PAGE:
Gary Neville has revealed he was surprised to see Harry Kane discuss the human rights issues surrounding the World Cup in Qatar after having tried to orchestrate a move to Manchester City, who are owned by the Abu Dhabi United Group.
Concerns have been raised over the treatment of migrant workers in Qatar as the nation gets its infrastructure in place to host the biggest footballing event in November (Guardian).
England, who are led by Kane, have qualified for the tournament and have been placed in Group B, along with the United States, Iran and one of Wales, Scotland or Ukraine (depending on the winner of the play-off).
When asked about the human rights issues in Qatar, Kane insisted last month that he and his England teammates would try and shine a light on the issues (BBC Sport).
Neville has now opined that it is unfair to single out Qatar, given that the Saudi Arabian and the UAE governments have similar if not worse human rights records.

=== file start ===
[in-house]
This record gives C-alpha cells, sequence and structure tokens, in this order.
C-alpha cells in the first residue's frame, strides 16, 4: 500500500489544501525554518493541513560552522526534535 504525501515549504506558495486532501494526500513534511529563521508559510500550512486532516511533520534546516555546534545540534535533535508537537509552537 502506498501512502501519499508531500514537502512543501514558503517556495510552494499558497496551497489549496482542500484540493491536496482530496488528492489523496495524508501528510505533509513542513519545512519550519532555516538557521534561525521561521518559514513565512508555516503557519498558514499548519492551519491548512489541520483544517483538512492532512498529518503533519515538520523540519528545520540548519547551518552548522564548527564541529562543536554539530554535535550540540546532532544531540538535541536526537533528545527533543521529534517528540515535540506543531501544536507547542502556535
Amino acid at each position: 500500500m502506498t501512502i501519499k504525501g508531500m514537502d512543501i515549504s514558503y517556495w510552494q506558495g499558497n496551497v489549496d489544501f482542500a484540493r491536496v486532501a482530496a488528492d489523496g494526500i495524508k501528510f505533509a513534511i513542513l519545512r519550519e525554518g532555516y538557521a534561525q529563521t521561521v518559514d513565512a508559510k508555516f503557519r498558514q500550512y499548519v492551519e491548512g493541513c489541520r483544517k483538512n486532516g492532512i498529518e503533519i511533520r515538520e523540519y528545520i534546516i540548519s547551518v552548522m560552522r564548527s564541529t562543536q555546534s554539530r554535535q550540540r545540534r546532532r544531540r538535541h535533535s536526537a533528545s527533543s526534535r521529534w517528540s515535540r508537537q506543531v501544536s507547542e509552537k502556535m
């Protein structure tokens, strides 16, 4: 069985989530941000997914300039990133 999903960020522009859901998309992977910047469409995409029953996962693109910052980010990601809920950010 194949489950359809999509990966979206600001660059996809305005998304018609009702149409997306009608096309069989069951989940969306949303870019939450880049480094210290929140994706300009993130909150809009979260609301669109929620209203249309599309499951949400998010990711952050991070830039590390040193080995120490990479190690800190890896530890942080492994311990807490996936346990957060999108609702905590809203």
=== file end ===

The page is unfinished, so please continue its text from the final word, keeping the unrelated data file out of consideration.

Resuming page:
The former Manchester United defender told Sky Sports: “If we have a problem with Qatar, then we also should have a big problem with Abu Dhabi. We should also have a problem with Saudi Arabia.
“When we talk about Qatar and mention workers rights. When we go to Dubai on holiday and a lot of people in this country do.
“We talk about Saudi Arabia. They are far worse workers rights and human rights issues, at this moment in time than Qatar because of the progress and scrutiny it has made over the last ten years of the World Cup.
“The reason why I don’t think some of the England players don’t come out. The reason why I was a little surprised about Harry Kane talking about Qatar was that he was willing to play for the Abu Dhabi group from the Manchester City team last summer, which have got similar issues to Qatar.”
Spurs Web Opinion
Gary Neville’s point is a fair one. English football has opened the door for investment from some terrible regimes over recent decades. The conversation about sports washing that is being had at the moment is long overdue.
However, having said that, I do not think it is particularly fair to ask players about the situation as their hands are tied. If Kane had batted the question away, he would have got even more criticism for doing so.
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